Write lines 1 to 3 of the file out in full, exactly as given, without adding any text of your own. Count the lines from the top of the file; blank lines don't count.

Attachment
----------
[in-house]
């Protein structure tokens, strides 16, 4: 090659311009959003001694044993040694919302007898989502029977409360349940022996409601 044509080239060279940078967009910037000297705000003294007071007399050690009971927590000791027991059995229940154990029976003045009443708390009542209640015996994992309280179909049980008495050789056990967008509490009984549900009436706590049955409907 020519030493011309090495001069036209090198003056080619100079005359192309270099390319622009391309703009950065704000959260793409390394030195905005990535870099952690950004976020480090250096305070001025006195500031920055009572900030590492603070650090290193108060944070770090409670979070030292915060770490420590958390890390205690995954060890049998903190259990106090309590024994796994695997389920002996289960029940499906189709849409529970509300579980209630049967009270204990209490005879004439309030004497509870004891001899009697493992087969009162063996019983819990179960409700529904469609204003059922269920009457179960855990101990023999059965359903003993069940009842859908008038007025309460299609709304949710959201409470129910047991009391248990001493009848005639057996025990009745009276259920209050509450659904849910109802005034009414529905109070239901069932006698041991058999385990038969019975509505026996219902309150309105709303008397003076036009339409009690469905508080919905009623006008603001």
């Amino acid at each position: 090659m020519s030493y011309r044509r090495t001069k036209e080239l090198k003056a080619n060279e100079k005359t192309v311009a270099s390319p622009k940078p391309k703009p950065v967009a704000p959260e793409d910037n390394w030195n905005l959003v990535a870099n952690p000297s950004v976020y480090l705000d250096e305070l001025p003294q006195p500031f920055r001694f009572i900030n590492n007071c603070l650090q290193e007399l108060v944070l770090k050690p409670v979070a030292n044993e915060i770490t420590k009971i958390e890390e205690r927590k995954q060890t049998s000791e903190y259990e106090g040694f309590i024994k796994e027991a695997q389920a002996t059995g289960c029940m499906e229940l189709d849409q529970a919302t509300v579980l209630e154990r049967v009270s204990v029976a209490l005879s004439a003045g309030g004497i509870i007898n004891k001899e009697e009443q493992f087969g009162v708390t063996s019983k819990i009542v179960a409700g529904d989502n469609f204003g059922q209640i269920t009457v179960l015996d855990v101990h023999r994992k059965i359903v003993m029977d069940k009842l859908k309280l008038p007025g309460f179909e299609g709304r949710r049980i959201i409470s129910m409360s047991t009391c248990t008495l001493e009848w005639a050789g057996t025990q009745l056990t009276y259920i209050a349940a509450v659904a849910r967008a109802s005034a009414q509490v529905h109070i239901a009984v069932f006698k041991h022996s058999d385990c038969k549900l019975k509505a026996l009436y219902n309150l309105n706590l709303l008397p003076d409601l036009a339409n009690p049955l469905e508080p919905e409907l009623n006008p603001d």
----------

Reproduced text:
[in-house]
């Protein structure tokens, strides 16, 4: 090659311009959003001694044993040694919302007898989502029977409360349940022996409601 044509080239060279940078967009910037000297705000003294007071007399050690009971927590000791027991059995229940154990029976003045009443708390009542209640015996994992309280179909049980008495050789056990967008509490009984549900009436706590049955409907 020519030493011309090495001069036209090198003056080619100079005359192309270099390319622009391309703009950065704000959260793409390394030195905005990535870099952690950004976020480090250096305070001025006195500031920055009572900030590492603070650090290193108060944070770090409670979070030292915060770490420590958390890390205690995954060890049998903190259990106090309590024994796994695997389920002996289960029940499906189709849409529970509300579980209630049967009270204990209490005879004439309030004497509870004891001899009697493992087969009162063996019983819990179960409700529904469609204003059922269920009457179960855990101990023999059965359903003993069940009842859908008038007025309460299609709304949710959201409470129910047991009391248990001493009848005639057996025990009745009276259920209050509450659904849910109802005034009414529905109070239901069932006698041991058999385990038969019975509505026996219902309150309105709303008397003076036009339409009690469905508080919905009623006008603001």
């Amino acid at each position: 090659m020519s030493y011309r044509r090495t001069k036209e080239l090198k003056a080619n060279e100079k005359t192309v311009a270099s390319p622009k940078p391309k703009p950065v967009a704000p959260e793409d910037n390394w030195n905005l959003v990535a870099n952690p000297s950004v976020y480090l705000d250096e305070l001025p003294q006195p500031f920055r001694f009572i900030n590492n007071c603070l650090q290193e007399l108060v944070l770090k050690p409670v979070a030292n044993e915060i770490t420590k009971i958390e890390e205690r927590k995954q060890t049998s000791e903190y259990e106090g040694f309590i024994k796994e027991a695997q389920a002996t059995g289960c029940m499906e229940l189709d849409q529970a919302t509300v579980l209630e154990r049967v009270s204990v029976a209490l005879s004439a003045g309030g004497i509870i007898n004891k001899e009697e009443q493992f087969g009162v708390t063996s019983k819990i009542v179960a409700g529904d989502n469609f204003g059922q209640i269920t009457v179960l015996d855990v101990h023999r994992k059965i359903v003993m029977d069940k009842l859908k309280l008038p007025g309460f179909e299609g709304r949710r049980i959201i409470s129910m409360s047991t009391c248990t008495l001493e009848w005639a050789g057996t025990q009745l056990t009276y259920i209050a349940a509450v659904a849910r967008a109802s005034a009414q509490v529905h109070i239901a009984v069932f006698k041991h022996s058999d385990c038969k549900l019975k509505a026996l009436y219902n309150l309105n706590l709303l008397p003076d409601l036009a339409n009690p049955l469905e508080p919905e409907l009623n006008p603001d």